I have to admit that the concept of being treated for minor, recurring conditions (such as sinus or urinary tract (UT) infections) sounds appealing to me. There’s no calling for an appointment, no trying to fit the appointment into my schedule, no getting dressed to go out when I least feel like it and no waste of travel and wait time. In addition, some doctor offices charge less for the e-visit than for a visit in the office. What’s not to like?
A recent study looked at whether e-visits were as effective as the traditional office visit in treating sinus and UT infections.
For the new study, researchers compared all e-visits and office visits for sinus infections and UTIs at four primary care practices in Pittsburgh, Pennsylvania, between January 2010 and May 2011. Over 90 percent of appointments for both conditions were in-person office visits, out of a total of more than 8,000.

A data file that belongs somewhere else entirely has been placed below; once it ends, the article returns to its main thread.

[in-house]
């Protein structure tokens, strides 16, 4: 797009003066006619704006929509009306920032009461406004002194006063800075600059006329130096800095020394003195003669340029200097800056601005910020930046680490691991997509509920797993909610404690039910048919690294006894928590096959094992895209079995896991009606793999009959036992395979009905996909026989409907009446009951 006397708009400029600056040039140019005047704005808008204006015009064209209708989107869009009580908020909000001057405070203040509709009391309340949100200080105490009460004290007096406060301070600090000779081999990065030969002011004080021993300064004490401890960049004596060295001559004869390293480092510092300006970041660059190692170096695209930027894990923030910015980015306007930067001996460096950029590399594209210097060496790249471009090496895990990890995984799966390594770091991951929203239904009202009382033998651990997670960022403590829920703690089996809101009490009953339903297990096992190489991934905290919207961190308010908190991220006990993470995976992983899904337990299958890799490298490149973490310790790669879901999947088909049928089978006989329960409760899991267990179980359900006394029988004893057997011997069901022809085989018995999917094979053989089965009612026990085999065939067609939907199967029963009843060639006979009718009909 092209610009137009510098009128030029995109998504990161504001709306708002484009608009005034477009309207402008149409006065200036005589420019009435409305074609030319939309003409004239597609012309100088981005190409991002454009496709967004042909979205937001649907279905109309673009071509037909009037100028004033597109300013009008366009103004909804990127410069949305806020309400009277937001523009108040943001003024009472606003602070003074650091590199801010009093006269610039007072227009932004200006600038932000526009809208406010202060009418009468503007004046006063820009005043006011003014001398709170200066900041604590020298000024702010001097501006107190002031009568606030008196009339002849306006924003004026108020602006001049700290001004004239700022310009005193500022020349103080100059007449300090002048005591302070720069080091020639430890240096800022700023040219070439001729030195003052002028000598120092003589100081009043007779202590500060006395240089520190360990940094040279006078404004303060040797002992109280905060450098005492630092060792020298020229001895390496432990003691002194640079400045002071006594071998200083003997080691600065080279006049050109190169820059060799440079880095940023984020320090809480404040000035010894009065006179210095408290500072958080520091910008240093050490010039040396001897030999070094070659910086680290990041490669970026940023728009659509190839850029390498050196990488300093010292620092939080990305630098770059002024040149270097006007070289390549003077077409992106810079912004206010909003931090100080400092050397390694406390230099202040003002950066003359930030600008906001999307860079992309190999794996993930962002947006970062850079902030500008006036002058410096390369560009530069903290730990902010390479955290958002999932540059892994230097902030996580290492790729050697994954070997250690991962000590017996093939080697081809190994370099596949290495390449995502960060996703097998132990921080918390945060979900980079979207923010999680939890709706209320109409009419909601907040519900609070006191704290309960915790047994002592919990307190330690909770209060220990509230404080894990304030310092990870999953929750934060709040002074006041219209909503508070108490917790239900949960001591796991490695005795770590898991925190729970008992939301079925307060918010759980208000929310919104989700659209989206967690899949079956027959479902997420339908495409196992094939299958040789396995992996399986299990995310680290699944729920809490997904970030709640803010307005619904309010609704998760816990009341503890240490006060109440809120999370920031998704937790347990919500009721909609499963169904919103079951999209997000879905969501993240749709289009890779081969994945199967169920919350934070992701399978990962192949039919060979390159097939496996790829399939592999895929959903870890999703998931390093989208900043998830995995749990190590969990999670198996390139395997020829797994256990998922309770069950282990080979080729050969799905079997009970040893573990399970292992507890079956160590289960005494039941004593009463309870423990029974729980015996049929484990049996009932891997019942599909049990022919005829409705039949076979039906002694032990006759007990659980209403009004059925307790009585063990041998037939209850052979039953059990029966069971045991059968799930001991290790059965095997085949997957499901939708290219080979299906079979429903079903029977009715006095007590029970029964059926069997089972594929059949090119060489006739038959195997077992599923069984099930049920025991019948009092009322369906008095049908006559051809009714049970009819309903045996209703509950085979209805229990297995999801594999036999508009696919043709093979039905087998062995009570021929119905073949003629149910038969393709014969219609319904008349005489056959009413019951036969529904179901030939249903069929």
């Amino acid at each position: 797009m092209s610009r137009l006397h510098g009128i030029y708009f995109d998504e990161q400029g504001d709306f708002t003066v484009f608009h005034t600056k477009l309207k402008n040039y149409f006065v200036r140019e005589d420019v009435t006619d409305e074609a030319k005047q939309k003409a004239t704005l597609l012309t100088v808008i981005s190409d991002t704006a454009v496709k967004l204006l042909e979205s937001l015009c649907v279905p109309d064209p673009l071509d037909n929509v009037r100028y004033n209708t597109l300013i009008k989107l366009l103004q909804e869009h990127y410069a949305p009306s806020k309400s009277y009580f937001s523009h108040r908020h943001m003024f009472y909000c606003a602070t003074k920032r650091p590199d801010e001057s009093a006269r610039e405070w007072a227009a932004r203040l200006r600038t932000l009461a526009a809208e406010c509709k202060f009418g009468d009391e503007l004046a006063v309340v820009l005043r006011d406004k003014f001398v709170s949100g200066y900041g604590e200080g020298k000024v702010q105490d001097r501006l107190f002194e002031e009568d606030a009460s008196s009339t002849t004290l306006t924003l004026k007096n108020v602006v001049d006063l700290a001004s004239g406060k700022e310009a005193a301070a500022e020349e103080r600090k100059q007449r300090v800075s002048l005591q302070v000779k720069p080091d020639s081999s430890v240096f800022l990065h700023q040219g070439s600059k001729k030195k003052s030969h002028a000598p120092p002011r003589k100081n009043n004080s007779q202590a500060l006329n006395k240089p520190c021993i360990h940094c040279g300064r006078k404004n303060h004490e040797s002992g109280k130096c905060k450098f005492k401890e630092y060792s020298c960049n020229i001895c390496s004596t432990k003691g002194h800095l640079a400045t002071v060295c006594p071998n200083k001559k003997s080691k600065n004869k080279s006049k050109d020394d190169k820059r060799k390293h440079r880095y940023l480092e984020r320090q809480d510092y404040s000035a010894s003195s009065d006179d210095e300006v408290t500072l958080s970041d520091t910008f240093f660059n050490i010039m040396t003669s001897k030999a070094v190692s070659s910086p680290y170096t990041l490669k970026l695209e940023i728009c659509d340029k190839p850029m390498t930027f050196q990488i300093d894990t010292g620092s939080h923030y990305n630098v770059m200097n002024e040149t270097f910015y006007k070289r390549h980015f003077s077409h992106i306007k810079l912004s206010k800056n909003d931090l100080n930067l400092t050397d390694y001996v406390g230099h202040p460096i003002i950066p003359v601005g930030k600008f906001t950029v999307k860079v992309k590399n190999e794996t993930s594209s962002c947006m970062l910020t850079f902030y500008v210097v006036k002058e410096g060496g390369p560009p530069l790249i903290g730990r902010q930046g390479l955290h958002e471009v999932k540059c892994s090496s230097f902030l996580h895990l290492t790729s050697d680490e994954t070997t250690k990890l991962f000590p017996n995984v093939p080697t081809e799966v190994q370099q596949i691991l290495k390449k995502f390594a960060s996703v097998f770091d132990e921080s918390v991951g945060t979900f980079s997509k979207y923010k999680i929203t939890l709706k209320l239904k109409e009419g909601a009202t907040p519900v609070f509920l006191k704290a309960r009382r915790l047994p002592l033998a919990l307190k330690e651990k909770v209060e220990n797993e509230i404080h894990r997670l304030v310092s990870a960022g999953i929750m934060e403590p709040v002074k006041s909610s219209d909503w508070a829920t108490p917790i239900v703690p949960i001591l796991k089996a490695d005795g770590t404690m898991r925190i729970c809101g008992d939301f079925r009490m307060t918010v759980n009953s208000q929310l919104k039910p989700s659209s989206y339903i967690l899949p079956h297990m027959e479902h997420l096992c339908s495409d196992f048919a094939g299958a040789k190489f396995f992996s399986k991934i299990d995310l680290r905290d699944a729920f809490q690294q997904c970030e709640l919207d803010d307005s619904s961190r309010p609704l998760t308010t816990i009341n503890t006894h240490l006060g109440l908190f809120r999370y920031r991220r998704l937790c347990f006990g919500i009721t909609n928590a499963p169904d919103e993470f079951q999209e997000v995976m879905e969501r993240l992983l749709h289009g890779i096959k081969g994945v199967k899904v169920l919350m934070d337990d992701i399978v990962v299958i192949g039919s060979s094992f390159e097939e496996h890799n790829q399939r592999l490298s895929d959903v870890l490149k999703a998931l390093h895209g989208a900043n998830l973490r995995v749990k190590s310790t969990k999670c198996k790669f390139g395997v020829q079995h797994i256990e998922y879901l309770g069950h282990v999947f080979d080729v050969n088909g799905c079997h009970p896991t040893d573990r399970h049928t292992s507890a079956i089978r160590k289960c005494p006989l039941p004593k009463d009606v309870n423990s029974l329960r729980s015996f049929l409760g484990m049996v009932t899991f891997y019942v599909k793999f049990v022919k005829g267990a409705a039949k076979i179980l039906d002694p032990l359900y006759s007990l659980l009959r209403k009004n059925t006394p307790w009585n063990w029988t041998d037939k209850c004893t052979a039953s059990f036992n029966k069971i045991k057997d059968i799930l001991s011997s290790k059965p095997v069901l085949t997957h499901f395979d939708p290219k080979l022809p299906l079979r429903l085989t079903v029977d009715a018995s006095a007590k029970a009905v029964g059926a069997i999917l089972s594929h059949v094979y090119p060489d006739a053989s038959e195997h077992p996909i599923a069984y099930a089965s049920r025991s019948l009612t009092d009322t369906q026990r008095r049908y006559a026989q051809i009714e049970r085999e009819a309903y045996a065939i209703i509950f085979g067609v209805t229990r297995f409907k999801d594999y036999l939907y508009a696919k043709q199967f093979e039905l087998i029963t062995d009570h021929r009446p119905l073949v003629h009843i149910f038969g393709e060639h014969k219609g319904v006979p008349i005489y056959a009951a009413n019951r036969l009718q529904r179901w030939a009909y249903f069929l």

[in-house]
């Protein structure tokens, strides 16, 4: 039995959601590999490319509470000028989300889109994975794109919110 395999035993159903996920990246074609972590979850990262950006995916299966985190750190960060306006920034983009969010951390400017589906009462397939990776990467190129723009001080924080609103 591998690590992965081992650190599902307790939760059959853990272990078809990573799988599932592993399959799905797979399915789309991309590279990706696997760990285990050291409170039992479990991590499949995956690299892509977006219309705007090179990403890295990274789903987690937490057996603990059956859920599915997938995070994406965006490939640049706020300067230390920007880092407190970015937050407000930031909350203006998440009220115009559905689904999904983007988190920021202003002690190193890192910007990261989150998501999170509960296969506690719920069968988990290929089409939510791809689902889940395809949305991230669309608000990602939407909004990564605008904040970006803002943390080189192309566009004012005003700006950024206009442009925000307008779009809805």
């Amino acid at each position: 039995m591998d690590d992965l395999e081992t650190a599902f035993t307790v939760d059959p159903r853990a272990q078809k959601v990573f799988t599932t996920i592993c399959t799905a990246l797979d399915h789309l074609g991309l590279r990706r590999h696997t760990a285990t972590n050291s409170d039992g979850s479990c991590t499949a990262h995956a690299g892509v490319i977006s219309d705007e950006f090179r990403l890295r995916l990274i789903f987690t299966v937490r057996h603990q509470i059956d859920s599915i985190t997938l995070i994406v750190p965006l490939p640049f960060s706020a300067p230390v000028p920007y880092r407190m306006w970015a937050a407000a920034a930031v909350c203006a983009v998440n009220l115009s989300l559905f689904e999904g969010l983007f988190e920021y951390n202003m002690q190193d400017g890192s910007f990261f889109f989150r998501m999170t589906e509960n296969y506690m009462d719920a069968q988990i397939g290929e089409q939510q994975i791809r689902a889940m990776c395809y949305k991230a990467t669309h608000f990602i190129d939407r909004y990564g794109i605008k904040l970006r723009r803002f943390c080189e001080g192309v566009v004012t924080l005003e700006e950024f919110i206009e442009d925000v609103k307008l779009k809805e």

Dr. Ateev Mehrotra from the RAND Corporation and University of Pittsburgh School of Medicine and his colleagues found a similar proportion of patients – seven percent or less in each case – had a follow-up visit for the same condition within the next three weeks. That suggests misdiagnosis and treatment failure weren’t any higher with e-visits.
However, people with both conditions who had e-visits were more likely to be prescribed antibiotics than those who had in-person appointments. The effect was especially strong for UTIs: 99 percent of those people who had an e-visit received an antibiotic, compared to 49 percent with an office visit.
With over-prescribing of antibiotics becoming a critical problem in this country (Antibiotics–What You Need to Know? and Shared Decision Making: Reducing Use of Antibiotics) the increased incidence of prescribing antibiotics with e-visits is alarming. Something to think about if your primary care doctor offers e-visits.